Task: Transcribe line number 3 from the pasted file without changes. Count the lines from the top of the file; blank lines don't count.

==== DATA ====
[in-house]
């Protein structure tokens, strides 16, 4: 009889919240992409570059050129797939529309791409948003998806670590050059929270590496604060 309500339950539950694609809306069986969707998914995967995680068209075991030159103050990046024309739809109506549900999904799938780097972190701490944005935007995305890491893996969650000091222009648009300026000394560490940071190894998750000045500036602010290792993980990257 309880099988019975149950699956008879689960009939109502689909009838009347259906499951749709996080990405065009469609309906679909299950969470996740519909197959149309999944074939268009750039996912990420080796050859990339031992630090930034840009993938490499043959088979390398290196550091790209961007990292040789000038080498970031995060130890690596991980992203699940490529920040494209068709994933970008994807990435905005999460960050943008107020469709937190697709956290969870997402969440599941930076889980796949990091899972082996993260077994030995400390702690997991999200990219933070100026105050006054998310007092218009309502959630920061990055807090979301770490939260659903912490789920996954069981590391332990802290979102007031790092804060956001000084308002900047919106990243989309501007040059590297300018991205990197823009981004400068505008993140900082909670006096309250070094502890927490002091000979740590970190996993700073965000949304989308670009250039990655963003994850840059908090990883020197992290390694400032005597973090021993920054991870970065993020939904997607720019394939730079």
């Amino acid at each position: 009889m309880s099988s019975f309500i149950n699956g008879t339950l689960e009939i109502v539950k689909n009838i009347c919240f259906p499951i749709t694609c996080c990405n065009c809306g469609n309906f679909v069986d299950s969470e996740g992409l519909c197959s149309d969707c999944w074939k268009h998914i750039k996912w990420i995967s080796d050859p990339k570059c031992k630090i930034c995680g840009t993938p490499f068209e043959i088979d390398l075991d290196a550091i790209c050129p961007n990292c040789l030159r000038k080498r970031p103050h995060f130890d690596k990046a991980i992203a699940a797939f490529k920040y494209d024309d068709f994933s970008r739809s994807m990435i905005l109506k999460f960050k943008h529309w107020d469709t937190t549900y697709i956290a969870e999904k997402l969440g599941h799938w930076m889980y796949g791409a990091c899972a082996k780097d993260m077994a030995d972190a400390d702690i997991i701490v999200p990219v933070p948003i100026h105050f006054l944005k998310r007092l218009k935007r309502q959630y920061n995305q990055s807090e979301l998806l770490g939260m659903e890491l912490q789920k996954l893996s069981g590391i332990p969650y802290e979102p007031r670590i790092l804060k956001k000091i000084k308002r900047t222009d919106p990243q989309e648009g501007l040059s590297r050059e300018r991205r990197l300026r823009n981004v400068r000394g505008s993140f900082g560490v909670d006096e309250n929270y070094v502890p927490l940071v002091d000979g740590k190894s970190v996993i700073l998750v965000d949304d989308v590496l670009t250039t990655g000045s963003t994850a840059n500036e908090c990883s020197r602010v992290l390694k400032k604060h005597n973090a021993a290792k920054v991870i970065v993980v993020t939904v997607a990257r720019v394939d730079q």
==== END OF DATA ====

């Amino acid at each position: 009889m309880s099988s019975f309500i149950n699956g008879t339950l689960e009939i109502v539950k689909n009838i009347c919240f259906p499951i749709t694609c996080c990405n065009c809306g469609n309906f679909v069986d299950s969470e996740g992409l519909c197959s149309d969707c999944w074939k268009h998914i750039k996912w990420i995967s080796d050859p990339k570059c031992k630090i930034c995680g840009t993938p490499f068209e043959i088979d390398l075991d290196a550091i790209c050129p961007n990292c040789l030159r000038k080498r970031p103050h995060f130890d690596k990046a991980i992203a699940a797939f490529k920040y494209d024309d068709f994933s970008r739809s994807m990435i905005l109506k999460f960050k943008h529309w107020d469709t937190t549900y697709i956290a969870e999904k997402l969440g599941h799938w930076m889980y796949g791409a990091c899972a082996k780097d993260m077994a030995d972190a400390d702690i997991i701490v999200p990219v933070p948003i100026h105050f006054l944005k998310r007092l218009k935007r309502q959630y920061n995305q990055s807090e979301l998806l770490g939260m659903e890491l912490q789920k996954l893996s069981g590391i332990p969650y802290e979102p007031r670590i790092l804060k956001k000091i000084k308002r900047t222009d919106p990243q989309e648009g501007l040059s590297r050059e300018r991205r990197l300026r823009n981004v400068r000394g505008s993140f900082g560490v909670d006096e309250n929270y070094v502890p927490l940071v002091d000979g740590k190894s970190v996993i700073l998750v965000d949304d989308v590496l670009t250039t990655g000045s963003t994850a840059n500036e908090c990883s020197r602010v992290l390694k400032k604060h005597n973090a021993a290792k920054v991870i970065v993980v993020t939904v997607a990257r720019v394939d730079q």